Are you a doer-manager? Are you the person who keeps doing many of the tasks that you did before you were promoted to manager, director, VP or even to the C-suite? Because we all know:
- no one can do the job as well as you…
- it takes too long to train someone…
- it’s easier and faster if you do it…
In my previous blog – The Leader of the Future -Part 1 – The Struggle is Real, I provided a to-do list of 5 things to think about to see if you really want to be a leader of the future. Because unless you’re willing to look in the mirror and address these 5 issues, you probably don’t need to read any more of this blog.
As I said in the previous blog: If a person aspires to be a leader in an organization, the first thing they need to do is give up doing the routine tasks and fully embrace and raise the bar on how they manage people and processes.
So how do you this?
- Define the Essential Elements or Components of Excellence
- What are the major components or essential elements of the work that define excellence or exceptional work? You were promoted because you did great work, right? So, start by documenting the essential elements of what made your work outstanding or exceptional. What did you do that distinguished your work from other people?
- Create an outline of the key criteria that distinguishes great work from good work.
- Identify standards of excellence, best-practices, state-of-the-art systems or processes.
- Discuss and collaborate with others to be sure that all essential elements and criteria are agreed upon and accepted as the standard of excellence. Keep in mind that an average or marginal manager would merely put together a list of the tasks that a person needs to learn to do a new job or new responsibility.
- Train and coach people on these essential elements of exceptional work.
- It helps to have a vision for the future so that people can see how their standards of excellence contribute to the big picture. Here are a couple examples that my clients have created: “To be the best XXX (subject matter experts) in the industry.” Or “To be recognized as the premier authority in XYZ.” Or here’s one that’s a little more detailed: “To provide exceptional experiences through our products, policies, practices and procedures that support our core values.”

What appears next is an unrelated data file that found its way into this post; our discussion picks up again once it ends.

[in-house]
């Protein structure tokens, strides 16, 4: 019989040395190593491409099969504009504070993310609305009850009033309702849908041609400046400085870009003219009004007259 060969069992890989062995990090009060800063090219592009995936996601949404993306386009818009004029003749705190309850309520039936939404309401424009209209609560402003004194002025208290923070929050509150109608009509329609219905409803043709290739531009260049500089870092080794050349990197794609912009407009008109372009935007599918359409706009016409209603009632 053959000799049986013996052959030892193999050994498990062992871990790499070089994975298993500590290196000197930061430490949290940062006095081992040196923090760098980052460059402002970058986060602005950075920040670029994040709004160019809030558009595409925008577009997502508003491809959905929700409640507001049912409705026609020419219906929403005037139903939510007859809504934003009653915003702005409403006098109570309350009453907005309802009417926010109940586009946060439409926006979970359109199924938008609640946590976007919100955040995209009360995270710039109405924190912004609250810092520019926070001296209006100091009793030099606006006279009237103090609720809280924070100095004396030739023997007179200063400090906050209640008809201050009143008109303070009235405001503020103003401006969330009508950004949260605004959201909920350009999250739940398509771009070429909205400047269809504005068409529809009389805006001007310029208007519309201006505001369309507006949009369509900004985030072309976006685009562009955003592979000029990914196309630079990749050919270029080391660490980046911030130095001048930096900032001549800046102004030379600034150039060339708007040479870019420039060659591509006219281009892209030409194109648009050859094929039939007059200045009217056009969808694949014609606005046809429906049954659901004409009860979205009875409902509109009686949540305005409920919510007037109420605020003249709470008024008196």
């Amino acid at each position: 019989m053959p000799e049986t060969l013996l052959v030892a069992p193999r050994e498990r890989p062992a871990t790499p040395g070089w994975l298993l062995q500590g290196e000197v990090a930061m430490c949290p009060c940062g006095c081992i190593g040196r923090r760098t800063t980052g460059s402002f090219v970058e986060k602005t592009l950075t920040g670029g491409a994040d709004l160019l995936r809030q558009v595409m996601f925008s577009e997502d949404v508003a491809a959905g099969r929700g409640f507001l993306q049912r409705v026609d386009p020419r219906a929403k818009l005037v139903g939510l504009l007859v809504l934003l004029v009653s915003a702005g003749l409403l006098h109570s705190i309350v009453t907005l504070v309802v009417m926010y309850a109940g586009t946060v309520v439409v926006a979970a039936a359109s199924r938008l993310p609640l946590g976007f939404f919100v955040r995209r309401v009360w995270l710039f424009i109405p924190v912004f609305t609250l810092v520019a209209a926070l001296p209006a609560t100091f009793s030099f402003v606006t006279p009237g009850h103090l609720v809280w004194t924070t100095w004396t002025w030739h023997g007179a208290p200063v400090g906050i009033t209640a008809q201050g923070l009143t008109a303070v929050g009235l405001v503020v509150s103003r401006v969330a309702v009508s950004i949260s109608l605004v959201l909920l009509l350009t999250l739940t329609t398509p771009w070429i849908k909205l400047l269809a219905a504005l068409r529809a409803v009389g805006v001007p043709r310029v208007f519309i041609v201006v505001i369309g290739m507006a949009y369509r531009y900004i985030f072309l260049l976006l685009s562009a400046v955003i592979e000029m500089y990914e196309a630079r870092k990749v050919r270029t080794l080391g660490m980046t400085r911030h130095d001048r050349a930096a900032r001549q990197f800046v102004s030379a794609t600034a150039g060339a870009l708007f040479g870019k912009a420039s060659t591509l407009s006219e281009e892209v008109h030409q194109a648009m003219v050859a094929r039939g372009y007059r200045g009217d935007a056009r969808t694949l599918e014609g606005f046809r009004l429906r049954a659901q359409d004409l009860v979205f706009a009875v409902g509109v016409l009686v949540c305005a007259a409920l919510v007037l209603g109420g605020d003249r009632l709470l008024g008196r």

- Transfer ownership, accountability and responsibility for results produced by training and coaching people on the essential elements of exceptional work. Leaders of the future understand that the key to transferring ownership and accountability is to train and coach people. An average or marginal manager continues to double check people’s work or creates roadblocks so people can’t complete the work without their involvement and/or approval.
- This process ensures development of people to gain new skills. The leader of the future wants to “train themselves out of a job” with the understanding that the same level of excellence will be maintained or exceeded. An average or marginal manager worries what they will do if a person does the job as well or better than they did.
- Continually look for way to improve: people, processes, services or products
- The leader of the future finds ways to raise the bar on excellence by streamlining or enhancing or even eliminating functions. They’re curious and aren’t afraid to ask “why are we doing this?”
- You take the initiative to make things better.
- You remove roadblocks or barriers to successful completion of projects or initiatives
- Invest time and money in your personal and professional development